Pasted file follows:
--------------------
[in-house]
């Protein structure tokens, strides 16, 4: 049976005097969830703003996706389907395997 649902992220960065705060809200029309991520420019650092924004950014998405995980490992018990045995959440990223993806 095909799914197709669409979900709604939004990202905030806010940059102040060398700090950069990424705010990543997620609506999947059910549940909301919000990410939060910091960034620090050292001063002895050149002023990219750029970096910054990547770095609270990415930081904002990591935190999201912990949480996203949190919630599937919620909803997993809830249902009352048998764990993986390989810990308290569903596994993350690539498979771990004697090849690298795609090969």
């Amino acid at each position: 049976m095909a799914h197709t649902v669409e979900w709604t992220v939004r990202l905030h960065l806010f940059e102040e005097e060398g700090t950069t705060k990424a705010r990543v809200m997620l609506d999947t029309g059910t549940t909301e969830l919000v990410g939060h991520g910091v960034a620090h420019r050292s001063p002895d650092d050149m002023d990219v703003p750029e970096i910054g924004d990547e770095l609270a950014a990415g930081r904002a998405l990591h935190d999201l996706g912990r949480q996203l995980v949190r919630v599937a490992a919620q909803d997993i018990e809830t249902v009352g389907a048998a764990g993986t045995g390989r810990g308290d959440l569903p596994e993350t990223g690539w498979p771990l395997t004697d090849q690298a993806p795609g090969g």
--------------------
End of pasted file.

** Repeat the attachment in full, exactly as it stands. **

[in-house]
């Protein structure tokens, strides 16, 4: 049976005097969830703003996706389907395997 649902992220960065705060809200029309991520420019650092924004950014998405995980490992018990045995959440990223993806 095909799914197709669409979900709604939004990202905030806010940059102040060398700090950069990424705010990543997620609506999947059910549940909301919000990410939060910091960034620090050292001063002895050149002023990219750029970096910054990547770095609270990415930081904002990591935190999201912990949480996203949190919630599937919620909803997993809830249902009352048998764990993986390989810990308290569903596994993350690539498979771990004697090849690298795609090969």
């Amino acid at each position: 049976m095909a799914h197709t649902v669409e979900w709604t992220v939004r990202l905030h960065l806010f940059e102040e005097e060398g700090t950069t705060k990424a705010r990543v809200m997620l609506d999947t029309g059910t549940t909301e969830l919000v990410g939060h991520g910091v960034a620090h420019r050292s001063p002895d650092d050149m002023d990219v703003p750029e970096i910054g924004d990547e770095l609270a950014a990415g930081r904002a998405l990591h935190d999201l996706g912990r949480q996203l995980v949190r919630v599937a490992a919620q909803d997993i018990e809830t249902v009352g389907a048998a764990g993986t045995g390989r810990g308290d959440l569903p596994e993350t990223g690539w498979p771990l395997t004697d090849q690298a993806p795609g090969g």